The uses of civilised disagreement

In the Telegraph, Peter Oborne puts his finger on the big difference between the Brown/Blair government and the new one:

Let's try a thought experiment and suppose that Vince Cable's off-message blast against City "spivs" had come from a minister during the Blair years – just imagine the panic, the vicious briefing, the character assassination, the bad language, the screaming telephone calls, the blackmail and threats, the eyeball-to-eyeball confrontations.

It's true. Ironically, the fact of coalition, which could have produced even-tighter control of "message" - the media, after all, are more alive than ever to the possiblity of "splits" - has led to the opposite, a huge relaxation. A member of the government speaks his mind, or appears to, and Number 10 just shrugs. And the media, taking their cue from the top (this, I think, is the really important point) shrug themselves. How civilised and normal it all seems. How grown-up.

Politically, this relaxed atmosphere may have consequences far profounder than merely a temporary end to Westminster yah-booism. If ministers are given carte blanche to disagree, the implication must be that disagreements don't matter - they are free to say what they want because it doesn't make any difference. The government will not be blown off course; its policies will be implemented regardless, in a climate of merely apparent debate. Oddly, the latitude given to individual ministers underlines, rather than undermines, the inevitability of the complete package which (it is strongly suggested) is dictated by the demands of the international markets rather than the philosophical views of politicians.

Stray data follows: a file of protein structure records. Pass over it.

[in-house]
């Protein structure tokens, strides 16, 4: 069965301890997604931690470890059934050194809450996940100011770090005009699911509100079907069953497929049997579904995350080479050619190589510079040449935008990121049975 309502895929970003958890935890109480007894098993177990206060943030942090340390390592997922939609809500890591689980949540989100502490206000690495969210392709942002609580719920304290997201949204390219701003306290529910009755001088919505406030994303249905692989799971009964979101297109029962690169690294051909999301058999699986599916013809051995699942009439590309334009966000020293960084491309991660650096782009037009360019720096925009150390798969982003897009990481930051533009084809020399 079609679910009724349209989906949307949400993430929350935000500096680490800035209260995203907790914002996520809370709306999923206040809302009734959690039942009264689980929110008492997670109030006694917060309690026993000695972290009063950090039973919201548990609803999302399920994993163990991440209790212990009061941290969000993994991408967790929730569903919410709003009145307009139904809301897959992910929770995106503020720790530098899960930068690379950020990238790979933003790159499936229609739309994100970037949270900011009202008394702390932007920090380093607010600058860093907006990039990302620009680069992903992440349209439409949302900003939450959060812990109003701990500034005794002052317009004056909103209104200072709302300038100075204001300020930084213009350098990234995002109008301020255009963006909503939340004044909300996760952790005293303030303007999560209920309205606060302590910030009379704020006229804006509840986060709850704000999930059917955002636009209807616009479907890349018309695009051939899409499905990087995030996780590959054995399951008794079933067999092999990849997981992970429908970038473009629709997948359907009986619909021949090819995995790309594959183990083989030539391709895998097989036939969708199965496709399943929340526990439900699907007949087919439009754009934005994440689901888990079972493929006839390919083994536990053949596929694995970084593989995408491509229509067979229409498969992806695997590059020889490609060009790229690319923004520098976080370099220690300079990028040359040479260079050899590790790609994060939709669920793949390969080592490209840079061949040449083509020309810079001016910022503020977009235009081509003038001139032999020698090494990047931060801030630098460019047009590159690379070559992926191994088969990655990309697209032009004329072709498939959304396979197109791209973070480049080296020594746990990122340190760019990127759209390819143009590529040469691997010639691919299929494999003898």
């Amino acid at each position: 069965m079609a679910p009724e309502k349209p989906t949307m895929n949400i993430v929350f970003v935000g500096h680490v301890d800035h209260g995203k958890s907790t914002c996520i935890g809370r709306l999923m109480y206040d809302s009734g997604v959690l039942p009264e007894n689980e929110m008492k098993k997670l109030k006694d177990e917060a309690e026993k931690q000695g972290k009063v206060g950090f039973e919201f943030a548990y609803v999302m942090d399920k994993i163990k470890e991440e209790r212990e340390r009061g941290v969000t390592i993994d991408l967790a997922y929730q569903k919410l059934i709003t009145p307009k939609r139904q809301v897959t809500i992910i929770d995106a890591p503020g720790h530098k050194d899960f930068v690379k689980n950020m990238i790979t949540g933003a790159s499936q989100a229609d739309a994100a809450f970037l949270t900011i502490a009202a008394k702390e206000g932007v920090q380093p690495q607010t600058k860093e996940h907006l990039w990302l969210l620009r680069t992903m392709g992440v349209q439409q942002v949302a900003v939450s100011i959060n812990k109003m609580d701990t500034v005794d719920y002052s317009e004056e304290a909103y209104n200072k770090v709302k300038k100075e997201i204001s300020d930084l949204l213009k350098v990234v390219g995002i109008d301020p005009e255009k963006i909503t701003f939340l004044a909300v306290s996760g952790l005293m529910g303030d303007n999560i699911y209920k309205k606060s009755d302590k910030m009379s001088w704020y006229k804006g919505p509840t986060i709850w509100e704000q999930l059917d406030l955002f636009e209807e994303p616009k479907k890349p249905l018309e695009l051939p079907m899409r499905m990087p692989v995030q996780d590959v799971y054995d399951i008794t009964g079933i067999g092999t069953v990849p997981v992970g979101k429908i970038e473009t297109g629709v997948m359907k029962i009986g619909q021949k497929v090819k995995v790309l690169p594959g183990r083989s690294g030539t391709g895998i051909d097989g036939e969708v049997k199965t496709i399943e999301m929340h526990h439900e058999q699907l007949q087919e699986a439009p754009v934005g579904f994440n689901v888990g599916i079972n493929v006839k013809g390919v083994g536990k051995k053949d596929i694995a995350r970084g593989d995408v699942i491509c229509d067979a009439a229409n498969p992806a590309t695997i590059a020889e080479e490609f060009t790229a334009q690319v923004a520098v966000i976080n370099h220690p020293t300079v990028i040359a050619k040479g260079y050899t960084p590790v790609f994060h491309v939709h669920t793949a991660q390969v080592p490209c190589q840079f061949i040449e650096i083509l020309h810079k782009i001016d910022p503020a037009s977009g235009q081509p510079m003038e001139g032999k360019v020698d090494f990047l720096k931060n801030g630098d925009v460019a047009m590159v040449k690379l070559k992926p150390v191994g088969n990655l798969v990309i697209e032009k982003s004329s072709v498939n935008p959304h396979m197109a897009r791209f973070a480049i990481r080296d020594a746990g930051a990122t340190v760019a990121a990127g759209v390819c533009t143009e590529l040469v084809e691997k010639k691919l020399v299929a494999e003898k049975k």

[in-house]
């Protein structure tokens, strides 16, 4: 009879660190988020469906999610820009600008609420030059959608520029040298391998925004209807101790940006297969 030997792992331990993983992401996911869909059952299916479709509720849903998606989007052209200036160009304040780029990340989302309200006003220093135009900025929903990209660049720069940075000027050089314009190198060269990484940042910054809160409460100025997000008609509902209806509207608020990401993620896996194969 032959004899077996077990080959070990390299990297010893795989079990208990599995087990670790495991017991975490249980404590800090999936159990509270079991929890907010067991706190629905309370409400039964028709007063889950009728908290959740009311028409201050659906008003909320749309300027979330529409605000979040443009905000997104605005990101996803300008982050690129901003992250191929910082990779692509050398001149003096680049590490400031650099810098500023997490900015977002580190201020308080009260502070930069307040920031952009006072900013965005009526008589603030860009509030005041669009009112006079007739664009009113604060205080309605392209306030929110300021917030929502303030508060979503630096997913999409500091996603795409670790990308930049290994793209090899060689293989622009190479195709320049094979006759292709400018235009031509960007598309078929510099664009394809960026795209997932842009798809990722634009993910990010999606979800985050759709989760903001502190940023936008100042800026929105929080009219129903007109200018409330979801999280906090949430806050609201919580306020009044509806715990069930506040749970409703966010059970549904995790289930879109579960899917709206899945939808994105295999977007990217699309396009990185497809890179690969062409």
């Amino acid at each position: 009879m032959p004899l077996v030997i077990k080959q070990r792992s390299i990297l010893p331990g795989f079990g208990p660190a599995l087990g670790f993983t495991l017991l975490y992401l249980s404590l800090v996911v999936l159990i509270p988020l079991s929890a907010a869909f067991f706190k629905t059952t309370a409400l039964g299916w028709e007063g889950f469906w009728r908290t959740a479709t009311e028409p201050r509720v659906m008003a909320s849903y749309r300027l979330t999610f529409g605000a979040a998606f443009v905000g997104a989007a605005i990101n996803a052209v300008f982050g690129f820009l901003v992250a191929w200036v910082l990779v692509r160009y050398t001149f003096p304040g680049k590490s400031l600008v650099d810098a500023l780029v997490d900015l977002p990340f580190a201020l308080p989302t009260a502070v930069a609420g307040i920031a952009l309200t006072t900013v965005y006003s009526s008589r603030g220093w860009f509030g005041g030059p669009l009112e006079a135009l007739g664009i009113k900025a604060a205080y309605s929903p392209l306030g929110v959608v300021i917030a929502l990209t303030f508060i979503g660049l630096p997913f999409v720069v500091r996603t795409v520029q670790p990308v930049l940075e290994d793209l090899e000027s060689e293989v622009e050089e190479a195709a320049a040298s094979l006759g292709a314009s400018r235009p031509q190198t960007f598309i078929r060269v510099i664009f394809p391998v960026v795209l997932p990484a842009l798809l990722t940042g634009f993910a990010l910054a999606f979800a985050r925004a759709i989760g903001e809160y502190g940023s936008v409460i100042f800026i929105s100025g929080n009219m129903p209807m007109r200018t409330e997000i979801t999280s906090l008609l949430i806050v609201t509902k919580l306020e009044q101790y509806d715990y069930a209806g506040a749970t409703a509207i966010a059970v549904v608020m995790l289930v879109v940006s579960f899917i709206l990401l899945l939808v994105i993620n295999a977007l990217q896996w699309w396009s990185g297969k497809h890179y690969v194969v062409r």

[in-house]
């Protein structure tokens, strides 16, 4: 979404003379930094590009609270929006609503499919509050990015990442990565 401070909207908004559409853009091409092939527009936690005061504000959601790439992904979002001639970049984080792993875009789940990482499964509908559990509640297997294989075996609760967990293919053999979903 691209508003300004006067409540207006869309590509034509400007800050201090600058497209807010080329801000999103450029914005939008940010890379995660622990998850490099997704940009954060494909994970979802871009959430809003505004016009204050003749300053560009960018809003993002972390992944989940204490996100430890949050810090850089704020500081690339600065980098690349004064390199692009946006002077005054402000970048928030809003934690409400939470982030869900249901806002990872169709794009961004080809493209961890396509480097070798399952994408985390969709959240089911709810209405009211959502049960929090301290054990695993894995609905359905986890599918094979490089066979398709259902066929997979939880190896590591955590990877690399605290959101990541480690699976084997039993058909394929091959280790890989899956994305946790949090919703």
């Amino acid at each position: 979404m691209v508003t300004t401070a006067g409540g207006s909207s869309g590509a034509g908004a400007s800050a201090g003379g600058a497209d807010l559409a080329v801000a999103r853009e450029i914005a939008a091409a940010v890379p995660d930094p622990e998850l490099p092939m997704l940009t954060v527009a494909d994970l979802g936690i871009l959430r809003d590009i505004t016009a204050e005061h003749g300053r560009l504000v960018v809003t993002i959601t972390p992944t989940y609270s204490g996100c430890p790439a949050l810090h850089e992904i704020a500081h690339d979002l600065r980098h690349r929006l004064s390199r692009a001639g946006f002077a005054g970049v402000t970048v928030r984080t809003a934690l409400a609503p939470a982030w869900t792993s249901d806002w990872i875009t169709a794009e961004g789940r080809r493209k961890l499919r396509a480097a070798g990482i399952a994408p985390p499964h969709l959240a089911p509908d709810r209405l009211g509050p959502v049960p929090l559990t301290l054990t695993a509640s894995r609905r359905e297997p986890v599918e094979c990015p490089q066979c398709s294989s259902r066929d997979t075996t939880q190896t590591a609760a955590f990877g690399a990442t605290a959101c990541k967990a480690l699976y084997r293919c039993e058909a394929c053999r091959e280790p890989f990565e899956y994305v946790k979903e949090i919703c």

If There Is No Alternative, after all, there's no harm in tolerating, even encouraging, dissent. Rather, such dissent underpins the legitimacy of the policies that are ultimately to be enacted. Its very existence is an anaesthetic necessary to prepare the body politic for major surgery. The public meanwhile, impressed by the unexpectedly rational and adult behaviour of their political leaders, may feel somewhat less inclined to question the basis of their decisions.

Oborne suggests that the coalition is playing the role of both Opposition and Government, leaving little role for Labour. To an extent. But much the same was said of the Labour government for at least its first decade - that the real debates were between Blair and Brown, not between Blair and whoever happened to be occupying the Conservative Party's rotating leadership. The difference, I think, is that while Labour struggled to maintain a united front everyone knew that it was riven at its heart, whereas the coalition's facade of pluralism and debate covers a paradoxical but (as yet) unassailable unity of purpose. That, too, fools no-one - though it surprises many, not least many on the Tory and Lib Dem benches. There is, and certainly soon will be, a role for Labour. The real question is whether the new leader, Mr Miliband I presume, will have the credibility to fulfil it, or whether he will be too tainted by still-fresh memories of Labour's record in office.


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